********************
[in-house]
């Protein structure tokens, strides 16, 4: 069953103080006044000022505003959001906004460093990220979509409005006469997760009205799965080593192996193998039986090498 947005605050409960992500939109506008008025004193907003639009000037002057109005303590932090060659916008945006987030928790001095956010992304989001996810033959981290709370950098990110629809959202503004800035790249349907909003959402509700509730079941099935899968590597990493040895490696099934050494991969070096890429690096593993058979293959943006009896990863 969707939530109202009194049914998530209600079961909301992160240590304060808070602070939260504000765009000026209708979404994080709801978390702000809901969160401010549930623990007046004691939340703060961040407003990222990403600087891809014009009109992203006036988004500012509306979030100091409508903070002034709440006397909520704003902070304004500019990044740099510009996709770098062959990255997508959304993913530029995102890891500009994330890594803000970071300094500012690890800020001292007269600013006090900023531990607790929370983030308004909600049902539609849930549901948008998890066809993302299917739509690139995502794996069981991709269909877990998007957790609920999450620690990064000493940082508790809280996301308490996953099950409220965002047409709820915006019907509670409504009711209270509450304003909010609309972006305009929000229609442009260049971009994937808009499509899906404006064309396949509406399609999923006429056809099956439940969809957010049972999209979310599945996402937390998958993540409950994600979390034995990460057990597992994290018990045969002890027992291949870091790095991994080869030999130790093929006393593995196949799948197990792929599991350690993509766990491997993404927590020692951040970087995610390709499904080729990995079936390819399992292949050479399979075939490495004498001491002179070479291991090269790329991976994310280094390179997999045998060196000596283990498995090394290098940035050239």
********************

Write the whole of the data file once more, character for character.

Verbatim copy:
[in-house]
């Protein structure tokens, strides 16, 4: 069953103080006044000022505003959001906004460093990220979509409005006469997760009205799965080593192996193998039986090498 947005605050409960992500939109506008008025004193907003639009000037002057109005303590932090060659916008945006987030928790001095956010992304989001996810033959981290709370950098990110629809959202503004800035790249349907909003959402509700509730079941099935899968590597990493040895490696099934050494991969070096890429690096593993058979293959943006009896990863 969707939530109202009194049914998530209600079961909301992160240590304060808070602070939260504000765009000026209708979404994080709801978390702000809901969160401010549930623990007046004691939340703060961040407003990222990403600087891809014009009109992203006036988004500012509306979030100091409508903070002034709440006397909520704003902070304004500019990044740099510009996709770098062959990255997508959304993913530029995102890891500009994330890594803000970071300094500012690890800020001292007269600013006090900023531990607790929370983030308004909600049902539609849930549901948008998890066809993302299917739509690139995502794996069981991709269909877990998007957790609920999450620690990064000493940082508790809280996301308490996953099950409220965002047409709820915006019907509670409504009711209270509450304003909010609309972006305009929000229609442009260049971009994937808009499509899906404006064309396949509406399609999923006429056809099956439940969809957010049972999209979310599945996402937390998958993540409950994600979390034995990460057990597992994290018990045969002890027992291949870091790095991994080869030999130790093929006393593995196949799948197990792929599991350690993509766990491997993404927590020692951040970087995610390709499904080729990995079936390819399992292949050479399979075939490495004498001491002179070479291991090269790329991976994310280094390179997999045998060196000596283990498995090394290098940035050239």